Kids over five years old can embark on a Tower Tour (charges apply) with their grown-ups, although, be aware there are 212 steps to climb to the top via a spiral staircase. Private tours are also available.
The Egg Theatre
Housed in the Theatre Royal Bath, this egg-shaped, intimate theatre is the only designated children’s theatre outside London. Presenting live performances for tiny babies, preschoolers, young people and their families, the Egg Theatre has shows on weekdays and weekends, plus extra ones during school holidays. The theatre is also home to the family-friendly Egg cafe.
The Little Theatre
Two-screen, arthouse cinema The Little Theatre in Bath runs popular Kids’ Club screenings on Saturday morning from 10.30am. Available exclusively for children and their grown-ups, tickets start from £3.30 each, unaccompanied adults are not admitted.
No 1 Royal Crescent
While the Bridgerton references will be lost on your little ones, you can get all starry-eyed as you make your way along one of Bath’s most iconic streets – seen recently in the hit Netflix series. Unfailingly photogenic, the sweeping crescent is one of the finest examples of Georgian architecture anywhere in the world and has been virtually unchanged since its construction in the 1700s.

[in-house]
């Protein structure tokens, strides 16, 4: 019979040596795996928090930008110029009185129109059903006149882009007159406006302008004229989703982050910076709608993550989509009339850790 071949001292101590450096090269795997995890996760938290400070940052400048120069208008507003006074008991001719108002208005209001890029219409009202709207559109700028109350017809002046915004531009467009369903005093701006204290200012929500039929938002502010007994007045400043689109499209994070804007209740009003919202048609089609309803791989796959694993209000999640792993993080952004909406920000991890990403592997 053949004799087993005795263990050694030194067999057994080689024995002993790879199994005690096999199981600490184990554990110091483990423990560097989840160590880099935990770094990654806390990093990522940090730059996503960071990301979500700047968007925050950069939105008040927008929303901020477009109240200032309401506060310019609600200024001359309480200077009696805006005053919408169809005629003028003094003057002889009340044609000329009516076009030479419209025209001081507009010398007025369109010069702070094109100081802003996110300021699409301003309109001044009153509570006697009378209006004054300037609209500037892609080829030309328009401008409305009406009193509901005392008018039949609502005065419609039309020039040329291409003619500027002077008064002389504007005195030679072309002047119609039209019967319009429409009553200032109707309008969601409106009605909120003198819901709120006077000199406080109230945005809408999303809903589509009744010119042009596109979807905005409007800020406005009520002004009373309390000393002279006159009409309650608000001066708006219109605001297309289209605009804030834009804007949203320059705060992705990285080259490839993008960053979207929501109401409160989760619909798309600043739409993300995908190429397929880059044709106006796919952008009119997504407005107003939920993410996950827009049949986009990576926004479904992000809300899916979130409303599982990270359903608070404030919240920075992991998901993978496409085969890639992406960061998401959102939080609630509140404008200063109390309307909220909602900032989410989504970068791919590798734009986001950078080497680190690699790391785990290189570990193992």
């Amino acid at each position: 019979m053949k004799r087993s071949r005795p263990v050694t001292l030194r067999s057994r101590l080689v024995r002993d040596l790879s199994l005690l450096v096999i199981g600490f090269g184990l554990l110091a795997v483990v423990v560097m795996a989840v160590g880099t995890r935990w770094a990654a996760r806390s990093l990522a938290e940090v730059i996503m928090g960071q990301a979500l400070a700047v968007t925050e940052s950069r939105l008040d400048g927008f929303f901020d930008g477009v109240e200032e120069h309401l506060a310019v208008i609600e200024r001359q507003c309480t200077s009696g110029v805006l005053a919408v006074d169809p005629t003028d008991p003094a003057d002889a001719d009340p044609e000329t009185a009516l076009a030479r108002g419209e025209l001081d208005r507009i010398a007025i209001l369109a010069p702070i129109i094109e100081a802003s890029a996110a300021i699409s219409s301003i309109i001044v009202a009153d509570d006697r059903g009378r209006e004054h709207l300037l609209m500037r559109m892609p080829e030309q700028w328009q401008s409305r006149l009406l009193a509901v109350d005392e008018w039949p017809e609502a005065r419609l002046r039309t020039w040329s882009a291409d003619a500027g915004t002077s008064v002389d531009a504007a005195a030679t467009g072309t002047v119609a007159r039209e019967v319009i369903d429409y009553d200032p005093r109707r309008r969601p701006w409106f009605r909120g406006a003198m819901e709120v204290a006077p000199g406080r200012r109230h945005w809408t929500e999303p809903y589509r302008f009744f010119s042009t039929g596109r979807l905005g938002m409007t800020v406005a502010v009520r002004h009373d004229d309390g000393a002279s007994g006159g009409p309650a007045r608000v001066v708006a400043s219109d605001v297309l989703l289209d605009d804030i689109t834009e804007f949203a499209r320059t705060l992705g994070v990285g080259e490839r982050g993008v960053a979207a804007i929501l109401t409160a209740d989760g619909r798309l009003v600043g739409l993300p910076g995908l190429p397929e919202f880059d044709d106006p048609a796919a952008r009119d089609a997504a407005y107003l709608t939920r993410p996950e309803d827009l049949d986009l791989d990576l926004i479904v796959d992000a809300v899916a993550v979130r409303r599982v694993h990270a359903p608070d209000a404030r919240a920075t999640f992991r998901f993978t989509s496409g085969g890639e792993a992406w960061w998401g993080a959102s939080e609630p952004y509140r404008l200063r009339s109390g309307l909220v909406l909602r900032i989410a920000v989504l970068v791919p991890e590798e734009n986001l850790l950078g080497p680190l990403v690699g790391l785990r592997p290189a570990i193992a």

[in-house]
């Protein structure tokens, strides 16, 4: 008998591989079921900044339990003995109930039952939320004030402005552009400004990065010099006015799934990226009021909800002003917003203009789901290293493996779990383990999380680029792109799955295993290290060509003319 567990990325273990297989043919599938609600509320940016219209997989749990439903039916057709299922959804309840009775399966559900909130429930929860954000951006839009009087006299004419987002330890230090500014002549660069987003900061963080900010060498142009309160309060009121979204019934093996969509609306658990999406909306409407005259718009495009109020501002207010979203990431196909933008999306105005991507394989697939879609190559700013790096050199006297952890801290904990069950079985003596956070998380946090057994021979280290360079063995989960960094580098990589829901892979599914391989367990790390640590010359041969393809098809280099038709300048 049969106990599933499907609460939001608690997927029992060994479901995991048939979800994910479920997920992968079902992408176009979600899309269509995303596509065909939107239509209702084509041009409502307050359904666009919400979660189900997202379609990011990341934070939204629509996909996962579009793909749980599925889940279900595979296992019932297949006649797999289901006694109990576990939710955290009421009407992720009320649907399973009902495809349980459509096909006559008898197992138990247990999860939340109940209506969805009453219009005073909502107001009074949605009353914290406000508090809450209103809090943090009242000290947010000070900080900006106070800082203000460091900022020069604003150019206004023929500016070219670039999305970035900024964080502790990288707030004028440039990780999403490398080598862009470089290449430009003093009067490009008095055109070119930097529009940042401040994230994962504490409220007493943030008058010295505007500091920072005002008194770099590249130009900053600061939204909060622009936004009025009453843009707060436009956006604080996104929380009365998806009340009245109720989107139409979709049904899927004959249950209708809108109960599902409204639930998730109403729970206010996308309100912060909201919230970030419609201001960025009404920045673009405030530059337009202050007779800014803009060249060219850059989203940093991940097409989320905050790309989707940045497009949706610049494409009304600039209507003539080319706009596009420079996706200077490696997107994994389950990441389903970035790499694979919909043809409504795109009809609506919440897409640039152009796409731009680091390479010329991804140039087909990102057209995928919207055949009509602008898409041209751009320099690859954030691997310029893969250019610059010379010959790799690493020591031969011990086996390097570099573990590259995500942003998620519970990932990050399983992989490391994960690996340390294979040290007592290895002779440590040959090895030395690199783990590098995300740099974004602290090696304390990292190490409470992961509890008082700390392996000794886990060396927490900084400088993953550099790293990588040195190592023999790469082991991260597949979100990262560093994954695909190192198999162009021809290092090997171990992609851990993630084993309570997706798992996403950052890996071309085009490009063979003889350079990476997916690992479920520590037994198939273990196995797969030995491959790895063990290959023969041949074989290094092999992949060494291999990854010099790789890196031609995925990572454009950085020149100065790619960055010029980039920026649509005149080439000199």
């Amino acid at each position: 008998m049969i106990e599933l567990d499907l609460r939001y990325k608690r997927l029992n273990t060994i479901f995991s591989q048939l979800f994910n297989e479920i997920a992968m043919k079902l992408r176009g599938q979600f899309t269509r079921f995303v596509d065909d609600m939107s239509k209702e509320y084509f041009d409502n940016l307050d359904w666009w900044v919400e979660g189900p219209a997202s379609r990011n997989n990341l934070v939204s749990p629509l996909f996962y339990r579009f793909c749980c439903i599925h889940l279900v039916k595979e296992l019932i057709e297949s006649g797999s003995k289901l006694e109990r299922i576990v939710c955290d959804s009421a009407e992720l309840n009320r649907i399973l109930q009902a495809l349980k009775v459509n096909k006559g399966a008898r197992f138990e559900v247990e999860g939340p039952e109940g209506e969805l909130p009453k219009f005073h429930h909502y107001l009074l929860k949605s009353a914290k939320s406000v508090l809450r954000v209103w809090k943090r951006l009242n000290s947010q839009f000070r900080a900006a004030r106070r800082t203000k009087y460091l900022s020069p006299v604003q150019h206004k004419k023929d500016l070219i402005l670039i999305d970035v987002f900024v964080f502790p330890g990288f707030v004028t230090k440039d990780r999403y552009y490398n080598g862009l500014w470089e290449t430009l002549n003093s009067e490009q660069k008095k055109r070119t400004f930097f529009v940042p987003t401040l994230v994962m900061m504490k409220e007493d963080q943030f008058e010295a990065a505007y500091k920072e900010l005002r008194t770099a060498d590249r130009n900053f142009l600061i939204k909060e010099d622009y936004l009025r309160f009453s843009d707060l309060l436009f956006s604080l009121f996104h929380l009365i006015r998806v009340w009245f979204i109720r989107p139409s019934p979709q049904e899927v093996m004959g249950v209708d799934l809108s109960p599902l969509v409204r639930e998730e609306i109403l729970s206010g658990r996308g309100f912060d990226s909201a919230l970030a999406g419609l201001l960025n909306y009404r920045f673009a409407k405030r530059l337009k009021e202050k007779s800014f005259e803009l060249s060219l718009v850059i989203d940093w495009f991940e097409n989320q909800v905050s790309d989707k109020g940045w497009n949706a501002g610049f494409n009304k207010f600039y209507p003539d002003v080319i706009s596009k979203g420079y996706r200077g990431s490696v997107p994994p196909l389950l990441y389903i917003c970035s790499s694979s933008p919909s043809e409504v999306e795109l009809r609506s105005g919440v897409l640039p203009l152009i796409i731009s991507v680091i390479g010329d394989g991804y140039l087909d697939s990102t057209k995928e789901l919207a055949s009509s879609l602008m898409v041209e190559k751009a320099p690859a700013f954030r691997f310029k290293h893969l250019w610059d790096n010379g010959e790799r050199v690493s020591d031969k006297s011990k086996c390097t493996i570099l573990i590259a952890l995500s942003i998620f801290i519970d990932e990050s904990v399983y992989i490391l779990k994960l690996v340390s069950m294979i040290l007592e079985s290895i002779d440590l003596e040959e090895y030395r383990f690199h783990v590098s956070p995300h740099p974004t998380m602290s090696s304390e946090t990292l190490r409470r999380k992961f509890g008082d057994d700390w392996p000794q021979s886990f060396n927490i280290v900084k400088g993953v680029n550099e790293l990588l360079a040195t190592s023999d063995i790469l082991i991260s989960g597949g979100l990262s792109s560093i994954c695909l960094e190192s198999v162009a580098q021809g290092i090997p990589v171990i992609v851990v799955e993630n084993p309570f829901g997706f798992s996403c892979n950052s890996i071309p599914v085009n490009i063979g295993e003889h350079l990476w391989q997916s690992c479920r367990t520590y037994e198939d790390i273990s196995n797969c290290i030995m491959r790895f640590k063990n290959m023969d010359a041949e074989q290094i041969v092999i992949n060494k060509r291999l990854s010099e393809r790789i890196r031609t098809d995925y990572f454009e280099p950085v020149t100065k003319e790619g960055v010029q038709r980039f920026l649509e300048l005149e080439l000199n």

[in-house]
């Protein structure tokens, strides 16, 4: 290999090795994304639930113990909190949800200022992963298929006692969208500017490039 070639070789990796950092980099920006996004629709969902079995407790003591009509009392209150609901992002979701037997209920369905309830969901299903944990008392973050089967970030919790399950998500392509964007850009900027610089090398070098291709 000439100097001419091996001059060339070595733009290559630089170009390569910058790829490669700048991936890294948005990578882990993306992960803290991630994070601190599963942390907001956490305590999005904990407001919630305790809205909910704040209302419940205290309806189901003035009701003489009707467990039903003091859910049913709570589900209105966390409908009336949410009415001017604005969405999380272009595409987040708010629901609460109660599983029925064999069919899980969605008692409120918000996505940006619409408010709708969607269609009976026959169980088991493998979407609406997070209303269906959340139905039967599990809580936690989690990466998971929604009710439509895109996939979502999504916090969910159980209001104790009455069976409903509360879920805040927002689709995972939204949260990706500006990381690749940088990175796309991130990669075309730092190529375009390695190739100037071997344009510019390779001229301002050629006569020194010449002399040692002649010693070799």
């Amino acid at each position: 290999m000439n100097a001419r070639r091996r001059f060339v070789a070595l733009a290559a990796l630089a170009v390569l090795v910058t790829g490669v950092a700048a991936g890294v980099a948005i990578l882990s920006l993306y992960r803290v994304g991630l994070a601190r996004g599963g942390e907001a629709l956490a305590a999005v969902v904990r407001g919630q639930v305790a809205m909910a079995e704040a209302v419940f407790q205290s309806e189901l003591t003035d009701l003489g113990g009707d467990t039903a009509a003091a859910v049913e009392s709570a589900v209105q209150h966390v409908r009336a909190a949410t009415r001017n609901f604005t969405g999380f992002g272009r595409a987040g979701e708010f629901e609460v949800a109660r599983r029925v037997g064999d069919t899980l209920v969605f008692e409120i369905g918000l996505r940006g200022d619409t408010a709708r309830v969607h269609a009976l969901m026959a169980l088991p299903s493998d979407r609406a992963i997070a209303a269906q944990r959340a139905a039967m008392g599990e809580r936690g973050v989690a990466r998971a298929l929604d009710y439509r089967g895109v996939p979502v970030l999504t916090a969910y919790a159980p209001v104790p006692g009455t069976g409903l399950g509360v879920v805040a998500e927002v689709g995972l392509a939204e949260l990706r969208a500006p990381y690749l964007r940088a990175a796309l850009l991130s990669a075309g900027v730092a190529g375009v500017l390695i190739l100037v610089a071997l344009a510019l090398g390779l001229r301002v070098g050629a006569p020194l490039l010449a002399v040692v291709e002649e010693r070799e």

Take a gander inside one of these picture-perfect townhouses and show youngsters what Regency life would have looked like. No.1 Royal Crescent is an immersive museum that showcases the lifestyle of 18th century high society, and that of the people who worked for them. Kids can pick up a free learning backpack, and use the equipment inside to look, listen, measure and even smell their way around the house!
There are also 18th century style costumes to try on, Georgian toys to play with and additional drop in activities or family workshops during school holidays.
Perched above a photogenic horseshoe-shaped weir, the beautiful, arched Pulteney Bridge is one of only four bridges in the world to have built-in shops on both sides and one of Bath’s most iconic sights. Kids will love watching the boats and paddle boarders navigate the waters.
Once you’ve taken a few snaps, potter over the bridge to Great Pulteney Street, one of the widest, grandest avenues in the city, flanked on both sides by gorgeous Georgian buildings.
The Beazer Garden Maze